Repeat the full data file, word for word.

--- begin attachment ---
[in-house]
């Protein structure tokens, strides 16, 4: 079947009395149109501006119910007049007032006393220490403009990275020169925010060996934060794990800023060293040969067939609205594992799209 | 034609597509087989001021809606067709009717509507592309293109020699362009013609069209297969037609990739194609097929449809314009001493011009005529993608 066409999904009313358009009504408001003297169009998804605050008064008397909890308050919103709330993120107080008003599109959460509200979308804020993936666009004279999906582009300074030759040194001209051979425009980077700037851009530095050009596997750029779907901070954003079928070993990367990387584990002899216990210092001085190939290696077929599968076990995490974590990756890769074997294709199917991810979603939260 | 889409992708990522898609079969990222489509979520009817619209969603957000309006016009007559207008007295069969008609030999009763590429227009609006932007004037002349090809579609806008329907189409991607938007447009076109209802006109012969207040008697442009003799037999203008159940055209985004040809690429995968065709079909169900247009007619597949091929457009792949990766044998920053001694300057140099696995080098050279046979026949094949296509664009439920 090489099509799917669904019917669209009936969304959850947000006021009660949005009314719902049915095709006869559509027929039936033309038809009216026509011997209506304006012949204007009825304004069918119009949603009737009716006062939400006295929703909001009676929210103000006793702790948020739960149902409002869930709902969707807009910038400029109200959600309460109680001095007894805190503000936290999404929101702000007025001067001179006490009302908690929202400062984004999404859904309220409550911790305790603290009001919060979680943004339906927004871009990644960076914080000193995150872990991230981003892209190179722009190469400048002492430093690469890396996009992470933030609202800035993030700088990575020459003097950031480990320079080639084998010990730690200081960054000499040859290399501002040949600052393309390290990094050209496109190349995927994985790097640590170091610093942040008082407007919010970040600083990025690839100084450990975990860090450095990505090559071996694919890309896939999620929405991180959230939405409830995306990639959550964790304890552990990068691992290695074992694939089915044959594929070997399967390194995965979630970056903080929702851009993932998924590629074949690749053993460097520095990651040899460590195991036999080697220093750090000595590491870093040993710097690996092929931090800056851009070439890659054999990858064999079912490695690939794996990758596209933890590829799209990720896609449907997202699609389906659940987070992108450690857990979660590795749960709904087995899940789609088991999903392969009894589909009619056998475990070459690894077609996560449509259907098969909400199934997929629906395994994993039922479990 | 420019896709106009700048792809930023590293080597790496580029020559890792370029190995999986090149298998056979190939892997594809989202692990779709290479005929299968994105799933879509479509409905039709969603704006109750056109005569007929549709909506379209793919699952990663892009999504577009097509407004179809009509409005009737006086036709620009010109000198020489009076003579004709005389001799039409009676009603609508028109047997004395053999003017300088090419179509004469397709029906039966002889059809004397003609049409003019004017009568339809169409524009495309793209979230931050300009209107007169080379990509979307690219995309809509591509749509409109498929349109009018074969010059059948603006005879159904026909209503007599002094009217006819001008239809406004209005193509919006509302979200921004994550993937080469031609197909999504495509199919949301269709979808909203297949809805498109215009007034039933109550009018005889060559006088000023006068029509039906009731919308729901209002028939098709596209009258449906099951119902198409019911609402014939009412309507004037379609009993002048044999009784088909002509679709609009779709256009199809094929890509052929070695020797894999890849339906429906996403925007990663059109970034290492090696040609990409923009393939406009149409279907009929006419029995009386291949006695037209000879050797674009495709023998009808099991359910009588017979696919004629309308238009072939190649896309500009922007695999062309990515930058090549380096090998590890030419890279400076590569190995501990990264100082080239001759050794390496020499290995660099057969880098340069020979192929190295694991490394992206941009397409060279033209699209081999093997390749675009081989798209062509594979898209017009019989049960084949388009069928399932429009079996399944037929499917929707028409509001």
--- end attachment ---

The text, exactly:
[in-house]
């Protein structure tokens, strides 16, 4: 079947009395149109501006119910007049007032006393220490403009990275020169925010060996934060794990800023060293040969067939609205594992799209 | 034609597509087989001021809606067709009717509507592309293109020699362009013609069209297969037609990739194609097929449809314009001493011009005529993608 066409999904009313358009009504408001003297169009998804605050008064008397909890308050919103709330993120107080008003599109959460509200979308804020993936666009004279999906582009300074030759040194001209051979425009980077700037851009530095050009596997750029779907901070954003079928070993990367990387584990002899216990210092001085190939290696077929599968076990995490974590990756890769074997294709199917991810979603939260 | 889409992708990522898609079969990222489509979520009817619209969603957000309006016009007559207008007295069969008609030999009763590429227009609006932007004037002349090809579609806008329907189409991607938007447009076109209802006109012969207040008697442009003799037999203008159940055209985004040809690429995968065709079909169900247009007619597949091929457009792949990766044998920053001694300057140099696995080098050279046979026949094949296509664009439920 090489099509799917669904019917669209009936969304959850947000006021009660949005009314719902049915095709006869559509027929039936033309038809009216026509011997209506304006012949204007009825304004069918119009949603009737009716006062939400006295929703909001009676929210103000006793702790948020739960149902409002869930709902969707807009910038400029109200959600309460109680001095007894805190503000936290999404929101702000007025001067001179006490009302908690929202400062984004999404859904309220409550911790305790603290009001919060979680943004339906927004871009990644960076914080000193995150872990991230981003892209190179722009190469400048002492430093690469890396996009992470933030609202800035993030700088990575020459003097950031480990320079080639084998010990730690200081960054000499040859290399501002040949600052393309390290990094050209496109190349995927994985790097640590170091610093942040008082407007919010970040600083990025690839100084450990975990860090450095990505090559071996694919890309896939999620929405991180959230939405409830995306990639959550964790304890552990990068691992290695074992694939089915044959594929070997399967390194995965979630970056903080929702851009993932998924590629074949690749053993460097520095990651040899460590195991036999080697220093750090000595590491870093040993710097690996092929931090800056851009070439890659054999990858064999079912490695690939794996990758596209933890590829799209990720896609449907997202699609389906659940987070992108450690857990979660590795749960709904087995899940789609088991999903392969009894589909009619056998475990070459690894077609996560449509259907098969909400199934997929629906395994994993039922479990 | 420019896709106009700048792809930023590293080597790496580029020559890792370029190995999986090149298998056979190939892997594809989202692990779709290479005929299968994105799933879509479509409905039709969603704006109750056109005569007929549709909506379209793919699952990663892009999504577009097509407004179809009509409005009737006086036709620009010109000198020489009076003579004709005389001799039409009676009603609508028109047997004395053999003017300088090419179509004469397709029906039966002889059809004397003609049409003019004017009568339809169409524009495309793209979230931050300009209107007169080379990509979307690219995309809509591509749509409109498929349109009018074969010059059948603006005879159904026909209503007599002094009217006819001008239809406004209005193509919006509302979200921004994550993937080469031609197909999504495509199919949301269709979808909203297949809805498109215009007034039933109550009018005889060559006088000023006068029509039906009731919308729901209002028939098709596209009258449906099951119902198409019911609402014939009412309507004037379609009993002048044999009784088909002509679709609009779709256009199809094929890509052929070695020797894999890849339906429906996403925007990663059109970034290492090696040609990409923009393939406009149409279907009929006419029995009386291949006695037209000879050797674009495709023998009808099991359910009588017979696919004629309308238009072939190649896309500009922007695999062309990515930058090549380096090998590890030419890279400076590569190995501990990264100082080239001759050794390496020499290995660099057969880098340069020979192929190295694991490394992206941009397409060279033209699209081999093997390749675009081989798209062509594979898209017009019989049960084949388009069928399932429009079996399944037929499917929707028409509001």